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Proposed media ownership changes are out of step with world experience

By John Cherry - posted Tuesday, 24 June 2003

With the Senate due to debate the government's media ownership bills today, the debate needs to focus on the importance of diversity of viewpoints in Australian media. Diversity, and fairness and accuracy in news reporting is essential for our democracy to be effective and viable.

There are limits to which this can be achieved through law alone. Many of the issues are cultural and commercial. In Australia, the United States and Britain, the current debate has focused on how important a diversity of ownership is to diversity of opinion.

Journalists, academics and consumer groups have argued that media proprietors too often intervene in news reporting to push a particular line. Media proprietors have argued that they have little interest in day-to-day editorial decisions, and that it is the editors and the journalists who make these decisions. Well, maybe it is time to test them on that proposition.


The government's media ownership bill to be debated next week, seeks to remove the current restrictions on a proprietor owning both a television station and a newspaper in the same market. The bill does insist on "editorial separation", that is, the maintenance of separate newsrooms in the television station and the newspaper.

The Parliament could consider taking this further, and requiring not just editorially separate newsrooms, but also that editorial control of one of the newsrooms be separated from the owner.

This could be done by interposing an editorial board between the owner and the television newsroom. The board would make all editorial decisions (including the appointment of staff) subject to the commercial and financial constraints set by the owner. A typical board might have three members, one appointed by the owner, one by the journalists and an independent chair. This would thus enshrine in law what the proprietors say happens in practice - non-interference in editorial decisions.

The reviews of media laws in Australia, the United States and Britain recognise that diversity of viewpoints is served by some continuing restrictions on concentration of media ownership. How much is too much is the key question.

In Australia, the government proposes to maintain limits on the number of television stations (one) and radio stations (two) that can be owned in each market, plus a "five voices" test guaranteeing a minimum of five commercial operators in metropolitan markets.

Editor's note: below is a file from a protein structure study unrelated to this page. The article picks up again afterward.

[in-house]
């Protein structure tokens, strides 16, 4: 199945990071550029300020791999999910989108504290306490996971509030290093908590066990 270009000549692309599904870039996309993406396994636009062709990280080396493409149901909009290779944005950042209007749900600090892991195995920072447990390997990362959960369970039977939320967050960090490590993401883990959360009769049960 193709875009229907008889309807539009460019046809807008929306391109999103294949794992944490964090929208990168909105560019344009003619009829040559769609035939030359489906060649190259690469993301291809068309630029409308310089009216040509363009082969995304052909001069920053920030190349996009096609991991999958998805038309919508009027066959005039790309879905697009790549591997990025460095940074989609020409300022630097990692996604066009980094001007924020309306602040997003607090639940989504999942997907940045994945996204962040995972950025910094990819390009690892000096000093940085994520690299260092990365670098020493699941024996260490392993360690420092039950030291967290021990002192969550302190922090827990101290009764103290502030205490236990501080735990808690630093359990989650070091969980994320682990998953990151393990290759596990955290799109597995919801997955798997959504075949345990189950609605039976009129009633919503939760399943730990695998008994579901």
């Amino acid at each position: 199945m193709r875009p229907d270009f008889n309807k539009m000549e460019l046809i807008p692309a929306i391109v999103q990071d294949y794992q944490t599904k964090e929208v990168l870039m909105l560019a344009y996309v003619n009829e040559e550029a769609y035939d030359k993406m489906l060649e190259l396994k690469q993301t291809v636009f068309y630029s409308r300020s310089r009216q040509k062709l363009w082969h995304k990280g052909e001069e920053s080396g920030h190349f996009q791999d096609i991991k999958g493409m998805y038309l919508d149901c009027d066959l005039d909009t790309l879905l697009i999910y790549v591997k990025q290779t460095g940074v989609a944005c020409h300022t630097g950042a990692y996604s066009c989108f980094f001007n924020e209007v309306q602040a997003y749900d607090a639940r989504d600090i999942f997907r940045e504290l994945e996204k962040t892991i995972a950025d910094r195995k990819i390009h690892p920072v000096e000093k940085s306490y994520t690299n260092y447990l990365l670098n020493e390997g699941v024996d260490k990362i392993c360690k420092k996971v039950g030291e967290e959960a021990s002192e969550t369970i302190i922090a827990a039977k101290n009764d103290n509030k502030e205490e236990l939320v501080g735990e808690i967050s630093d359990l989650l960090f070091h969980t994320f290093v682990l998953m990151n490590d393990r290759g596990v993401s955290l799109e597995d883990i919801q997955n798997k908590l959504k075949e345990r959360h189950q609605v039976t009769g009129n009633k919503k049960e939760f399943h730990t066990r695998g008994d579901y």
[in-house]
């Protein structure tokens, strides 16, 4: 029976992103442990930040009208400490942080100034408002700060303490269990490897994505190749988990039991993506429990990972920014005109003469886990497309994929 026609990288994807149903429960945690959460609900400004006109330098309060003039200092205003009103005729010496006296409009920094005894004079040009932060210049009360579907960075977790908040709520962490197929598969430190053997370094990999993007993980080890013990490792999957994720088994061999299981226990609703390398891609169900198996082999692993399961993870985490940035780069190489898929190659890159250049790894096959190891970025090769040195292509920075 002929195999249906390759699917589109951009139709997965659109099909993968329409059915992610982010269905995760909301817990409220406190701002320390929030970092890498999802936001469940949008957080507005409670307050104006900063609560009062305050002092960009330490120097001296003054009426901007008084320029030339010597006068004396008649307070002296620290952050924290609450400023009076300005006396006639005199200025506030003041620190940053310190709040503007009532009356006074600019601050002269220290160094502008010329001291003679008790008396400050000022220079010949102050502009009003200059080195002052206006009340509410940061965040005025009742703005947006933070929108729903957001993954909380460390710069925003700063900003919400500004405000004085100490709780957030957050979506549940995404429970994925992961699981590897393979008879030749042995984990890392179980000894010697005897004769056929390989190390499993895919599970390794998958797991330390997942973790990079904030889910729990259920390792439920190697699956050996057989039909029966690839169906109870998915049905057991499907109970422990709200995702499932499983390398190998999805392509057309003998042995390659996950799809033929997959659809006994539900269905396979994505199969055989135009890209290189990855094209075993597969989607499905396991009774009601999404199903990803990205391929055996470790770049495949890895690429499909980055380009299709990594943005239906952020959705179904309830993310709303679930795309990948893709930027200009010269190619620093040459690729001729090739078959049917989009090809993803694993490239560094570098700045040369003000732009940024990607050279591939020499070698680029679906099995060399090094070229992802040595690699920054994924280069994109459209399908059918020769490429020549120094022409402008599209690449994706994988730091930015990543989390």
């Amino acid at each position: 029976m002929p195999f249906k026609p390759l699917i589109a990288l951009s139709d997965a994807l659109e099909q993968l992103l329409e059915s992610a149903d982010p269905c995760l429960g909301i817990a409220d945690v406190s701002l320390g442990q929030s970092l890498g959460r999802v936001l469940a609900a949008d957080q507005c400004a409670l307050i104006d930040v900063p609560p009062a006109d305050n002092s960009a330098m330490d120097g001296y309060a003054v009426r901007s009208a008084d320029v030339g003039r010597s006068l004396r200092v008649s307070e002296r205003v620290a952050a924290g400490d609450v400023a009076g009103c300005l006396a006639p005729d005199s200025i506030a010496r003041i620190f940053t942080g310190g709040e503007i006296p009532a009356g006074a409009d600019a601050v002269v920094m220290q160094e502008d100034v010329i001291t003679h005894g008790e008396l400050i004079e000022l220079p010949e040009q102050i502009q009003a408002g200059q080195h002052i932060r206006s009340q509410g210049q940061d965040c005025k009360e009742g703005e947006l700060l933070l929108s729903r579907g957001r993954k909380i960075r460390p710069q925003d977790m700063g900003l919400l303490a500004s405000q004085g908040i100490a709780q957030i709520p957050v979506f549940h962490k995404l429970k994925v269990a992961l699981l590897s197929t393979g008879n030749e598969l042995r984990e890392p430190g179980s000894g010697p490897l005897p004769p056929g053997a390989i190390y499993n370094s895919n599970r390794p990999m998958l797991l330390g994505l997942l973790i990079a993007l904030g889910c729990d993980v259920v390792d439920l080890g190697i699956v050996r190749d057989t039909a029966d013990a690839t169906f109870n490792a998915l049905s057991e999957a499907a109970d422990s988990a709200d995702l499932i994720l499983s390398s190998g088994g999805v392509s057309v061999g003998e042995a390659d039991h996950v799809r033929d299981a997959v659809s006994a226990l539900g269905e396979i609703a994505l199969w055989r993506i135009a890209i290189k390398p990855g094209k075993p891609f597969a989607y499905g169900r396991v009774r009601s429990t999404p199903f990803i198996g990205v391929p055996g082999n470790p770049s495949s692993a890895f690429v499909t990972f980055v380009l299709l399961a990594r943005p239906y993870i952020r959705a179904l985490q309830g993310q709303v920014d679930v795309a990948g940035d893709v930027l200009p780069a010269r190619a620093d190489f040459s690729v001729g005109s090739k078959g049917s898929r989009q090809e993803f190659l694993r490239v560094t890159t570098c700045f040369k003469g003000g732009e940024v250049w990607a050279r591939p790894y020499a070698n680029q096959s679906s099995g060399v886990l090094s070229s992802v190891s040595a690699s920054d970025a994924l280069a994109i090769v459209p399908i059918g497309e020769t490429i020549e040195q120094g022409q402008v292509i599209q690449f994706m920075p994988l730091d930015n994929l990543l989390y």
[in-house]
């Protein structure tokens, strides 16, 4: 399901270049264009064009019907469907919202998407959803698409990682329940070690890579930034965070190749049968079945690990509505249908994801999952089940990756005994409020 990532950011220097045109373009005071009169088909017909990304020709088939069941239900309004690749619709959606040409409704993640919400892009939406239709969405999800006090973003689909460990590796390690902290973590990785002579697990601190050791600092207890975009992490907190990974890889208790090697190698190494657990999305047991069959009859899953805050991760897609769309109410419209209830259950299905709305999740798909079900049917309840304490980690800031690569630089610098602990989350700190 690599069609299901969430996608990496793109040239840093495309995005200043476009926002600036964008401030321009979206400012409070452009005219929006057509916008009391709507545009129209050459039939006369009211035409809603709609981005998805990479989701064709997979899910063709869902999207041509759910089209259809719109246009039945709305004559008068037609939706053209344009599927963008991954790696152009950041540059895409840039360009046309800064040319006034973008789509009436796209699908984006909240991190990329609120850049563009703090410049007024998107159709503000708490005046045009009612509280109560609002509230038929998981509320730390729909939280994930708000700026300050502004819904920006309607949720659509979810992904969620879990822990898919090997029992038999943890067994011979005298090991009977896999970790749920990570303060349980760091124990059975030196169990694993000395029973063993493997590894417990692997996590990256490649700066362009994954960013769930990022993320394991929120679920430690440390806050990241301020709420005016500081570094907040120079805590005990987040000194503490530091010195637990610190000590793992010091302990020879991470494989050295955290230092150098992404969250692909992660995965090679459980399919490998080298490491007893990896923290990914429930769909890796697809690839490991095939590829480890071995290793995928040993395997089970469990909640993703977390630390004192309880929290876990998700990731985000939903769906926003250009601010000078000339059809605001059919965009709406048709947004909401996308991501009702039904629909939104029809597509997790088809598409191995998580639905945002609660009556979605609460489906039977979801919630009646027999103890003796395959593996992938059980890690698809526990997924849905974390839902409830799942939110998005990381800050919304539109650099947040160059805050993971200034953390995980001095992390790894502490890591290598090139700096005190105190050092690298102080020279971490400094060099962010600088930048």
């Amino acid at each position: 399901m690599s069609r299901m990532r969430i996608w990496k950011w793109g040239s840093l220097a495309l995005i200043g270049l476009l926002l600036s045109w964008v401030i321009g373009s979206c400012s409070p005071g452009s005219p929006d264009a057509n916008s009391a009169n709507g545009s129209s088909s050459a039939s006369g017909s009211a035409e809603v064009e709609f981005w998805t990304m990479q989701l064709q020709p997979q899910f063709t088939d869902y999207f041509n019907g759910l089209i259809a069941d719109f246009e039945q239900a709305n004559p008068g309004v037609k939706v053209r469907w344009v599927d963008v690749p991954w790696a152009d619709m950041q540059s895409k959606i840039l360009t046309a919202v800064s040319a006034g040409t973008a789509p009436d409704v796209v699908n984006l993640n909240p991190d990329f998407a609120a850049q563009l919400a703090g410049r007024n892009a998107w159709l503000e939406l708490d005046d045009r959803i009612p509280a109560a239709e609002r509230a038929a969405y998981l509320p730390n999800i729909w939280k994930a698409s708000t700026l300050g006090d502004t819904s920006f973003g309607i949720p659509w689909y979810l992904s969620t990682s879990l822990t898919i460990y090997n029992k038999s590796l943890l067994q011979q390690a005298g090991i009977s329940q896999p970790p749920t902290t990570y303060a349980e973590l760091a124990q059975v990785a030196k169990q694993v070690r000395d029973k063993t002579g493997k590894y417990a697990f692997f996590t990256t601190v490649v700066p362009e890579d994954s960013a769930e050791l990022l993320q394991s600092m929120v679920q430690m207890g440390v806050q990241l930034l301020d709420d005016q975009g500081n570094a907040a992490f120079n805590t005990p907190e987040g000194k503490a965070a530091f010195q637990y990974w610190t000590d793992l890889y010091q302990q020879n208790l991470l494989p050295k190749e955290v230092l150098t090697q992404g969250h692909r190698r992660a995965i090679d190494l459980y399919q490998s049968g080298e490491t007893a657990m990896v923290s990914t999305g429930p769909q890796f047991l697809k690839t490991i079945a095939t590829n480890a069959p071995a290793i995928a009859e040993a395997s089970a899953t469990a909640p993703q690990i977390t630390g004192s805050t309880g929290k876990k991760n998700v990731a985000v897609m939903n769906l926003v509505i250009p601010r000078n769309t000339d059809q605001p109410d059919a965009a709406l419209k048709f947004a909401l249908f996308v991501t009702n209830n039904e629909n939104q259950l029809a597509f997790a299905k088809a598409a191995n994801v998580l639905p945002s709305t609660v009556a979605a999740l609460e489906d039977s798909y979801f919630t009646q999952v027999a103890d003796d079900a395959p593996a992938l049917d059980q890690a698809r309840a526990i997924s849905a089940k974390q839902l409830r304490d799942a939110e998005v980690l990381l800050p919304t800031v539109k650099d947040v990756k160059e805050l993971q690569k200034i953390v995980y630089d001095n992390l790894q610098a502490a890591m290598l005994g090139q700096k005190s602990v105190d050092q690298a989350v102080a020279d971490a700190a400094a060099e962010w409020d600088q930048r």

In Britain, the Blair government proposes a "three voice" rule, restrictions on merging of dominant newspaper and television groups and continuing to fund the BBC at nine times the rate of the ABC.


In the United States, the Bush Administration proposes new rules looking at the special circumstances of each market, developed using a "diversity index". The index weighs each media outlet (television, radio, newspapers, pay TV, internet) by the extent to which people rely on them for news and current affairs, and then matching that against ownership.

Because television is the most used medium, the index rates markets with three or fewer television stations as "highly concentrated" with further takeovers prohibited, and markets with 4-8 television stations as "moderately concentrated" where approval of takeovers depend on the impact on viewpoint diversity. Only in markets with nine or more television station would there be no diversity issues raised.

Most Australians markets fall into the middle category. With the exception of Sydney and Melbourne (which have two daily newspapers and around 10 commercial radio stations), all Australian markets would shift into the highly concentrated category with a television-newspaper combination under the diversity index. Even in Sydney and Melbourne, certain combinations would fail the diversity test.

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This article was first published in The Australian on 23 June 2003.

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About the Author

John Cherry is a former Senator for Queensland (2001-5), economist and journalist. He is currently the Advocacy Manager for Goodstart Early Learning, Australia’s largest not for profits provider of early learning and care. This article reflects his personal views and not necessarily the views of Goodstart Early Learning.

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